During this time various meetings were held in Nellore, Kurnool, Bellary, Cuddapah, Kakinada, Rajahmundry and Vizagapatnam. In Kurnool a prominent leader, Raja Sir P. V. Madhava Rao of Panyam has supported the home rule league. The speech given by him in a meeting held in kurnool is highlighted here in which he thrashed the British Government saying the (bulk of) bureaucracy has failed to understand the needs of the people and the requirements of time.[8] Later after the completion of meeting's in Madras Presidency many prominent leaders gave support to the league under the leadership of Annie Besant.[9]

Significance and impact of Home Rule movement in India[edit]

In India, the Home Rule movement resurrected Nationalist activities. It paved the way for extremists' re-entrance into Congress. The movement put tremendous pressure on British rule. The movement of home rule continued to provide strength to nationalist sentiments in the future and this sequence of activities eventually resulted in the Independence of India in 1947.[10]


First page of the first edition of the English translation of Gandhi's "Hind Swaraj" – "Indian Home Rule" in translation. The copyright legend on this first edition bears these words: "No Rights Reserved".

The Movement was also left leaderless once Tilak left for England to pursue a libel case he had filed against Valentine Chirol and Annie Besant was largely satisfied by the promise of Reforms.

Its further growth and activity were stalled by the rise of Mahatma Gandhi and his Satyagraha art of revolution: non-violent, but mass-based civil disobedience. Gandhi's Hindu lifestyle, mannerisms and immense respect for Indian culture and the common people of India made him immensely popular with India's common people. His victories in leading the farmers of Champaran, Bihar and Kheda, Gujarat against the British authorities on tax revolts made him a national hero.

After the Montagu Declaration, also known as the August Declaration, the league agreed to suspend its expansion of the movement. After this the moderate candidates gave up the membership of league. The league believed that the British government will gradually reform the administration and local representative system by ushering participation of local Indians.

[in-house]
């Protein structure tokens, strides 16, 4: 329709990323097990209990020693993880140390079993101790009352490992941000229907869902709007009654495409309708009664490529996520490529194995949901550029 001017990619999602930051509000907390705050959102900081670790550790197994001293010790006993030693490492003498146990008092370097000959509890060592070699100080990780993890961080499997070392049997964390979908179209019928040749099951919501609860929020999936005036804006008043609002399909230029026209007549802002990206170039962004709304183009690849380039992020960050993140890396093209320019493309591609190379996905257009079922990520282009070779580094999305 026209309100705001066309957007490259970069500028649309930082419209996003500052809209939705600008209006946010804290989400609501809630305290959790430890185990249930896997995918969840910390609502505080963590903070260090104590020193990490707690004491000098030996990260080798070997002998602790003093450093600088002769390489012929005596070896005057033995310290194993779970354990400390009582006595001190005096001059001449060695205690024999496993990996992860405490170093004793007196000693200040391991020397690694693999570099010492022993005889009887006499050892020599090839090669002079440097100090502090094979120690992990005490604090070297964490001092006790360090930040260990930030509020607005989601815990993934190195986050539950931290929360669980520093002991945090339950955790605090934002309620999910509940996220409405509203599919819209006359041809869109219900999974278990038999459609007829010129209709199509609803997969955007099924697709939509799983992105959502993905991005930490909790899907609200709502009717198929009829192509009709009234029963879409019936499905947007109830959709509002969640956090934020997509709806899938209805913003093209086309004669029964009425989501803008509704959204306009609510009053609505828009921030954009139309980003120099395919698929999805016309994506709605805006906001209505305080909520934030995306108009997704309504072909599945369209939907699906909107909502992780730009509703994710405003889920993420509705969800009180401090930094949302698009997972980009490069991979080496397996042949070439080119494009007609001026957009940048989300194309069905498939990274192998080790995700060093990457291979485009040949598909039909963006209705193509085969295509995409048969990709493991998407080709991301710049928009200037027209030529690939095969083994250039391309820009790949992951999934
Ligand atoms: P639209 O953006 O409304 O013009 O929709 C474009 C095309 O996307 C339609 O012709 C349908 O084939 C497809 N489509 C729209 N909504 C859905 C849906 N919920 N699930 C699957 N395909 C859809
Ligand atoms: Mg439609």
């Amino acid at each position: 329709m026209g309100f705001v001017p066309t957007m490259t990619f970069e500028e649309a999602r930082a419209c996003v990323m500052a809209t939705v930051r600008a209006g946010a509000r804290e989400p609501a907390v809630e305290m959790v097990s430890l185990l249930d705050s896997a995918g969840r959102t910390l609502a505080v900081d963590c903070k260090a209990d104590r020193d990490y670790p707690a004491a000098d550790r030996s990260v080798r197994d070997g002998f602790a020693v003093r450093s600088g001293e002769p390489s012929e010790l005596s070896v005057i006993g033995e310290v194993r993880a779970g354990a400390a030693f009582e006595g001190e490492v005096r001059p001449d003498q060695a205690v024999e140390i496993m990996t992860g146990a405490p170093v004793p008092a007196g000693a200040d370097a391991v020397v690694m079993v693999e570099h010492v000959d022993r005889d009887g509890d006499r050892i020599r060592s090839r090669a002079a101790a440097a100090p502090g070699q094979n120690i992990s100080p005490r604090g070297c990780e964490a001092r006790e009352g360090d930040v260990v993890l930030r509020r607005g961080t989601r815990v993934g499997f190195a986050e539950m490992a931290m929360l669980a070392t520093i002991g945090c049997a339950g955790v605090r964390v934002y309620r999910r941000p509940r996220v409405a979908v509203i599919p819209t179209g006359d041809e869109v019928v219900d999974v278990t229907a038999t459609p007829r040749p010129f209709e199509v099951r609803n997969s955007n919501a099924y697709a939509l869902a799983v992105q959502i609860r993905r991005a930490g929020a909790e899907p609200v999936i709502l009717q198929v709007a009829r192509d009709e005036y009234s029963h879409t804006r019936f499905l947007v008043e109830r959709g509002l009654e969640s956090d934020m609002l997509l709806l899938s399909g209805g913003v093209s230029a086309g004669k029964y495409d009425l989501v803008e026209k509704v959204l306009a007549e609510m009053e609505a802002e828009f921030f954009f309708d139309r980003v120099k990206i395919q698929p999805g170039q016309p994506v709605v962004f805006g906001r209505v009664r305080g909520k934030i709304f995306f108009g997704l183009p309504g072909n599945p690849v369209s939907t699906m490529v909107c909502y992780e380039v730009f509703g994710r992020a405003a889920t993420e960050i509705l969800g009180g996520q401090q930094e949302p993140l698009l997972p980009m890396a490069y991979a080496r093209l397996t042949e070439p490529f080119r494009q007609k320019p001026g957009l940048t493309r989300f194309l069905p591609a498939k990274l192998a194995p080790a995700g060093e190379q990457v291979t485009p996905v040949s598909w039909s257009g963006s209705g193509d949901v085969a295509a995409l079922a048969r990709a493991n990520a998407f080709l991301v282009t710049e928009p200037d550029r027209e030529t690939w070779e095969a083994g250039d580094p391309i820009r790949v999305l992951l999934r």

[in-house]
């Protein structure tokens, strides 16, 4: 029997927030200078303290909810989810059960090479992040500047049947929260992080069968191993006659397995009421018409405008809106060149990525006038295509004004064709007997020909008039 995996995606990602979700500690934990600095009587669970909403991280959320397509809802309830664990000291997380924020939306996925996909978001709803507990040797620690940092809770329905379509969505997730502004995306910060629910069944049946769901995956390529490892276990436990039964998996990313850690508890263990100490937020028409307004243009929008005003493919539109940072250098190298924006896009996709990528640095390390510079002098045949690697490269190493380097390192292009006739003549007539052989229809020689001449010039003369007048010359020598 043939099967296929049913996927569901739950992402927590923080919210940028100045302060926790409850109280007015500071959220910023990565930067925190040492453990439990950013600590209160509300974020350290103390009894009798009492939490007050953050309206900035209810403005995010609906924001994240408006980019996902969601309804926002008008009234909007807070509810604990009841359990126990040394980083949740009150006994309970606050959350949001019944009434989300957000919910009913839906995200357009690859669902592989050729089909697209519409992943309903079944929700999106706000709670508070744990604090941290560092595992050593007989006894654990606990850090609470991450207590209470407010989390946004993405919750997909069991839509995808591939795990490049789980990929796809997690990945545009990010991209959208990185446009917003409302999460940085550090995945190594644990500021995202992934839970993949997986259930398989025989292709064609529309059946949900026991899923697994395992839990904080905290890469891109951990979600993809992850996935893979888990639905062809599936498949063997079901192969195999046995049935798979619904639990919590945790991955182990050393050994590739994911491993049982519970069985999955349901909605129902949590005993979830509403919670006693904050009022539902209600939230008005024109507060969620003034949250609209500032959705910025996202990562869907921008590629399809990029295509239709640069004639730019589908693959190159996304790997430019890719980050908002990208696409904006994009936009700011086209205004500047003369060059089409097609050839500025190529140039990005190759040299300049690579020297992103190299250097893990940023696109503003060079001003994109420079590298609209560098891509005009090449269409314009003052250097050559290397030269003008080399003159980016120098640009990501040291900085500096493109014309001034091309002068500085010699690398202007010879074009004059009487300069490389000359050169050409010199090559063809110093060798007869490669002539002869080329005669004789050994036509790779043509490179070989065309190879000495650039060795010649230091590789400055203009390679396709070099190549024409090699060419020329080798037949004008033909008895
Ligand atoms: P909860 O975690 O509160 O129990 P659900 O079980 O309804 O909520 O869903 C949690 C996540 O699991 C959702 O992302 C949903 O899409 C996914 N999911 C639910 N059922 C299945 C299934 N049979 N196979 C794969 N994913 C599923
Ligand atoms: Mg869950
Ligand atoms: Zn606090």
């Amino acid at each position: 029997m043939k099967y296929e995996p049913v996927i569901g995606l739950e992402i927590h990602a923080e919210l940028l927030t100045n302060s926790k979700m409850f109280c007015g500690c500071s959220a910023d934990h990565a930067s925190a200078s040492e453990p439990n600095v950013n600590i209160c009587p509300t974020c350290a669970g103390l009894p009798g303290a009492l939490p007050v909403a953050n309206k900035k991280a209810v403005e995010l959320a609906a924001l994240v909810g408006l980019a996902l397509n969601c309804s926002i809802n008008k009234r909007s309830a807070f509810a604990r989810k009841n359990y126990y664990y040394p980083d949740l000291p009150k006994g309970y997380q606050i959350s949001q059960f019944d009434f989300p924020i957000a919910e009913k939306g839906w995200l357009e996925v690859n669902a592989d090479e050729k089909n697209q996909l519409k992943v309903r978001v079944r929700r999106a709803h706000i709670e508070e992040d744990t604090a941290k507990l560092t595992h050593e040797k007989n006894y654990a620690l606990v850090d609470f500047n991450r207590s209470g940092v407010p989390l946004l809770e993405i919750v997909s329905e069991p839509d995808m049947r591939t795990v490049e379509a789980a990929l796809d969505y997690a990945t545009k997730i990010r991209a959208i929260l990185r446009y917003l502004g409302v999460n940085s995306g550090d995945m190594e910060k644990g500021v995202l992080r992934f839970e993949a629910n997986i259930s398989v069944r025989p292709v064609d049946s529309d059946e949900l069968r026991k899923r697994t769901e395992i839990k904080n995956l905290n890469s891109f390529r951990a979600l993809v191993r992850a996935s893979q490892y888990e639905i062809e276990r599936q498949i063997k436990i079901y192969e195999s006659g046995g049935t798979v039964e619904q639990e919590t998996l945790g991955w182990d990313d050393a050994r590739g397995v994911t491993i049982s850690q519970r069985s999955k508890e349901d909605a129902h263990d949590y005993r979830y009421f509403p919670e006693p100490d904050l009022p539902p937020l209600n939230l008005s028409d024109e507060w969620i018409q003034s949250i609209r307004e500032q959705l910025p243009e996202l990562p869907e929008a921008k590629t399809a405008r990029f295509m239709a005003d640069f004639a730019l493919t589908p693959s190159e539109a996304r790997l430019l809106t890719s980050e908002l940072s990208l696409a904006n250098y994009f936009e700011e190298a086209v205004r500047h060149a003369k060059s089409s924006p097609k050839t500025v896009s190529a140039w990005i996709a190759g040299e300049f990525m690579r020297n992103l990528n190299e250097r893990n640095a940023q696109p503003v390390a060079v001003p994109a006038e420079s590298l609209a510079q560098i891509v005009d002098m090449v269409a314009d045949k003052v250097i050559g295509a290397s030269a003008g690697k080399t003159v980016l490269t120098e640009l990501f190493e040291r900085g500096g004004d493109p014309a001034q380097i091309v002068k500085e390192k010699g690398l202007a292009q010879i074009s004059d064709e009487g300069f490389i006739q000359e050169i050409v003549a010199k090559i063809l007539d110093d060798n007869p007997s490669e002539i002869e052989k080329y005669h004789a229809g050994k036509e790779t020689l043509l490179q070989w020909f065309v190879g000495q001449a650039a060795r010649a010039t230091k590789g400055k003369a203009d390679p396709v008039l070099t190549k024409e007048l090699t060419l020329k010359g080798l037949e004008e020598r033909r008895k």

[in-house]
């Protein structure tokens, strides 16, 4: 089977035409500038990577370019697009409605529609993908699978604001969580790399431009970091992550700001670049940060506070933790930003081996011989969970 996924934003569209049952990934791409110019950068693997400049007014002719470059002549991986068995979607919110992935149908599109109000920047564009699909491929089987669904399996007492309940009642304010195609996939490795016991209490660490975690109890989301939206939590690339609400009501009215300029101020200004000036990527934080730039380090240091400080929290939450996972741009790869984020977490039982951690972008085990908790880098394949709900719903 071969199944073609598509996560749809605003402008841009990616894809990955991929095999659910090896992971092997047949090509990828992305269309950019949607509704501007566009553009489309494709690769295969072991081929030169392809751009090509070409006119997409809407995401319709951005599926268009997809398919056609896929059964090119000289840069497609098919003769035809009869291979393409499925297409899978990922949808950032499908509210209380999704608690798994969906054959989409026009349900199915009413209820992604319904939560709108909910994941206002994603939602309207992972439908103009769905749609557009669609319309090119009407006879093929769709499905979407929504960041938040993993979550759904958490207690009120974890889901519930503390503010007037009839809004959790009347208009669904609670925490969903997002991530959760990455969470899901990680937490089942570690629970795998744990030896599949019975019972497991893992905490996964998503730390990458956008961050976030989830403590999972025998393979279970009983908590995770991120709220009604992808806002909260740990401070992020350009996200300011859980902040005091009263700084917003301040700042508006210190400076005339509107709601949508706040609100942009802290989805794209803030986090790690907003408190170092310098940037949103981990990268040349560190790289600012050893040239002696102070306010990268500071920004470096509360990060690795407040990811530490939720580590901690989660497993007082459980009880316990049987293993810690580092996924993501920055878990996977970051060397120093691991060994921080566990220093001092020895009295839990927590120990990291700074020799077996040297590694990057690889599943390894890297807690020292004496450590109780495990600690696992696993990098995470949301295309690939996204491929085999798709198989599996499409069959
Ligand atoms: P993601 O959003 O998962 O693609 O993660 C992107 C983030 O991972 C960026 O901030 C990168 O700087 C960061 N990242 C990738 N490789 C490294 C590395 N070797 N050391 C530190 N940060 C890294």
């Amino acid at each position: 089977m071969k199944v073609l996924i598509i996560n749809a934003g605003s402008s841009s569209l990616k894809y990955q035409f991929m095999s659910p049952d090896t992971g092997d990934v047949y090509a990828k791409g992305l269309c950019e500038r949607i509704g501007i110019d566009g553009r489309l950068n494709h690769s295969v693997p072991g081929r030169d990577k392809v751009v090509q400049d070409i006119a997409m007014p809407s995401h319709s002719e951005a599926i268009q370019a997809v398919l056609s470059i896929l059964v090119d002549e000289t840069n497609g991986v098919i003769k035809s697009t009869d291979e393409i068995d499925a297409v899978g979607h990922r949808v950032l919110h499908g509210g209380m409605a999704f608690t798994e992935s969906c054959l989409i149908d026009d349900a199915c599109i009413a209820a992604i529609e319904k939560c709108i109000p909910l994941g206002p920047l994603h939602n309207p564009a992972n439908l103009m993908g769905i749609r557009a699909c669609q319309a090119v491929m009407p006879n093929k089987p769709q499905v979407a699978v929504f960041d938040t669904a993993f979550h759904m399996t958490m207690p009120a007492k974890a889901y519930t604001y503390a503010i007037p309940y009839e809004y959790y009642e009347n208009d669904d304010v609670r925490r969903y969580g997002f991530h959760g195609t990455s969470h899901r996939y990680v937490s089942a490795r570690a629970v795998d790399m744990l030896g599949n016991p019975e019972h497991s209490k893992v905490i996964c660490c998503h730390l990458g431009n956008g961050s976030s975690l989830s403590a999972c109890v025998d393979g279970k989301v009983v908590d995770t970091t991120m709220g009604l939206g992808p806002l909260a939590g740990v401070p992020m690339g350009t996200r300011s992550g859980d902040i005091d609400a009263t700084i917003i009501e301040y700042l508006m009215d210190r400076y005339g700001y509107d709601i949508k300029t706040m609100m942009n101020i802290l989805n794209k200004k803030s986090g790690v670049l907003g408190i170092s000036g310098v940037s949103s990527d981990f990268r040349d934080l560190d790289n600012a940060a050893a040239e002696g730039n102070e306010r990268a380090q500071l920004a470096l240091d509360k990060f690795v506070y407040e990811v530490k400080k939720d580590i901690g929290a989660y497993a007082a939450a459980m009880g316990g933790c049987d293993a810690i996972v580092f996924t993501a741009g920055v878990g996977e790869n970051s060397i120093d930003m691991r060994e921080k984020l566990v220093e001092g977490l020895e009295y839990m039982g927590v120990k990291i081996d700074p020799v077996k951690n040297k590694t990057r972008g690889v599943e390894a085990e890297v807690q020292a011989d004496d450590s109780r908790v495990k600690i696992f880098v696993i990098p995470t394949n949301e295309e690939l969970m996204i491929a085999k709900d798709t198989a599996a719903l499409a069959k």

In 1920, the All India Home Rule League merged with Congress which elected Mahatma Gandhi as its president. Several leaders of Home Rule Movement played an important role in the national movement when it entered a truly mass movement phase under the leadership of Gandhi.


  1. ^ In 1916, Suraiya Tayyabji submitted thirty new designs, in the form of a booklet funded by members of the High Court of Madras. These many proposals and recommendations did little more than keep the flag movement alive. The same year, Annie Besant and Bal Gangadhar Tilak adopted a new flag as part of the Home Rule Movement. The flag included the Union Jack in the upper left corner, a star and crescent in the upper right, and seven stars displayed diagonally from the lower right, on a background of five red and four green alternating bands. The flag resulted in the first governmental initiative against any nationalistic flag, as a magistrate in Coimbatore banned its use. The ban was followed by a public debate on the function and importance of a national flag.[3]


  1. ^ Nehru, Jawaharlal (1 March 1945). An Autobiography (1 ed.). Calcutta: Bodell.
  2. ^ Douglas E.Haynes (1991). Rhetoric and Ritual in Colonial India: The Shaping of a Public Culture in Surat City, 1852-1928. University of California Press. p. 215. ISBN 9780520067257.
  3. ^ Virmani 1999, pp. 176–177
  4. ^ Anonymous (15 February 2021). "Home Rule Movement (1916) | Reason, Objective, Nature, Significance And Impact - Wryddle". Retrieved 2021-02-18.
  5. ^ Anonymous (15 February 2021). "Home Rule Movement (1916) | Reason, Objective, Nature, Significance And Impact - Wryddle". Retrieved 2021-02-18.
  6. ^ India's struggle for Independence, Bipan Chandra, p161
  7. ^ India's struggle for Independence, Bipan Chandra, p168
  8. ^ Mamidipudi Venkatarangaiya (1969). The Freedom Struggle in Andhra Pradesh (Andhra): 1906–1920. Andhra Pradesh State Committee Appointed for the Compilation of a History of the Freedom Struggle in Andhra Pradesh. p. 368.
  9. ^ Mamidipudi Venkatarangaiya (1969). The Freedom Struggle in Andhra Pradesh (Andhra): 1906-1920. Andhra Pradesh State Committee Appointed for the Compilation of a History of the Freedom Struggle in Andhra Pradesh. p. 113,286.
  10. ^ Anonymous (15 February 2021). "Home Rule Movement (1916) | Reason, Objective, Nature, Significance And Impact - Wryddle". Retrieved 2021-02-18.

External links[edit]

Indian Home Rule League Movement